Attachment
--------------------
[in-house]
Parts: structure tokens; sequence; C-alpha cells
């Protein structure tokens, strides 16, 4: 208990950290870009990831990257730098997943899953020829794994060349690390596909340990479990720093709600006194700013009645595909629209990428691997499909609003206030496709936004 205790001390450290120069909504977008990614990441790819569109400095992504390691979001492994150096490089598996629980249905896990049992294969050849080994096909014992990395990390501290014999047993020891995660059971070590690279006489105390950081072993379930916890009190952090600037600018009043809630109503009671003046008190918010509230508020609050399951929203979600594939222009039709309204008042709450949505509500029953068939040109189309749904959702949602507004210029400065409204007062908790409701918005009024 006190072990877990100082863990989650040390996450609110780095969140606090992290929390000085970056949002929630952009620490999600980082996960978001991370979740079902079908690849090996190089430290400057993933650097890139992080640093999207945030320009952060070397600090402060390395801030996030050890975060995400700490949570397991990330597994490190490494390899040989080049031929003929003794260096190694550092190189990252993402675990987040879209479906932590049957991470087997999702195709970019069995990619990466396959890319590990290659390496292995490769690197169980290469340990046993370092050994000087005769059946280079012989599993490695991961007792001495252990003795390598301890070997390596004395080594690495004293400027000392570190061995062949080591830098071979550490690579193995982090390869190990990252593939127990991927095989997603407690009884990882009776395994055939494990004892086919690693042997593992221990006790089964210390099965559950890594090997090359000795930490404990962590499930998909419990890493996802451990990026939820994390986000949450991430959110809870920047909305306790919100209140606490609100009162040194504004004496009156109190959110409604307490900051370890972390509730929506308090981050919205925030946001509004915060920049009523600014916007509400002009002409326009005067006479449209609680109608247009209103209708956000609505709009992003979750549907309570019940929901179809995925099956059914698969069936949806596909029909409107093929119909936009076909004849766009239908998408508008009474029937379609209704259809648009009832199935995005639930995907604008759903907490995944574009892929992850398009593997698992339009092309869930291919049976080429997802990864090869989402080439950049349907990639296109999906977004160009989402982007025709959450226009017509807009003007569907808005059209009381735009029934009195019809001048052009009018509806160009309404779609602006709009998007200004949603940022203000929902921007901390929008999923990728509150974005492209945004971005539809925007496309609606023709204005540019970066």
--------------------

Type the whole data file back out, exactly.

[in-house]
Parts: structure tokens; sequence; C-alpha cells
């Protein structure tokens, strides 16, 4: 208990950290870009990831990257730098997943899953020829794994060349690390596909340990479990720093709600006194700013009645595909629209990428691997499909609003206030496709936004 205790001390450290120069909504977008990614990441790819569109400095992504390691979001492994150096490089598996629980249905896990049992294969050849080994096909014992990395990390501290014999047993020891995660059971070590690279006489105390950081072993379930916890009190952090600037600018009043809630109503009671003046008190918010509230508020609050399951929203979600594939222009039709309204008042709450949505509500029953068939040109189309749904959702949602507004210029400065409204007062908790409701918005009024 006190072990877990100082863990989650040390996450609110780095969140606090992290929390000085970056949002929630952009620490999600980082996960978001991370979740079902079908690849090996190089430290400057993933650097890139992080640093999207945030320009952060070397600090402060390395801030996030050890975060995400700490949570397991990330597994490190490494390899040989080049031929003929003794260096190694550092190189990252993402675990987040879209479906932590049957991470087997999702195709970019069995990619990466396959890319590990290659390496292995490769690197169980290469340990046993370092050994000087005769059946280079012989599993490695991961007792001495252990003795390598301890070997390596004395080594690495004293400027000392570190061995062949080591830098071979550490690579193995982090390869190990990252593939127990991927095989997603407690009884990882009776395994055939494990004892086919690693042997593992221990006790089964210390099965559950890594090997090359000795930490404990962590499930998909419990890493996802451990990026939820994390986000949450991430959110809870920047909305306790919100209140606490609100009162040194504004004496009156109190959110409604307490900051370890972390509730929506308090981050919205925030946001509004915060920049009523600014916007509400002009002409326009005067006479449209609680109608247009209103209708956000609505709009992003979750549907309570019940929901179809995925099956059914698969069936949806596909029909409107093929119909936009076909004849766009239908998408508008009474029937379609209704259809648009009832199935995005639930995907604008759903907490995944574009892929992850398009593997698992339009092309869930291919049976080429997802990864090869989402080439950049349907990639296109999906977004160009989402982007025709959450226009017509807009003007569907808005059209009381735009029934009195019809001048052009009018509806160009309404779609602006709009998007200004949603940022203000929902921007901390929008999923990728509150974005492209945004971005539809925007496309609606023709204005540019970066």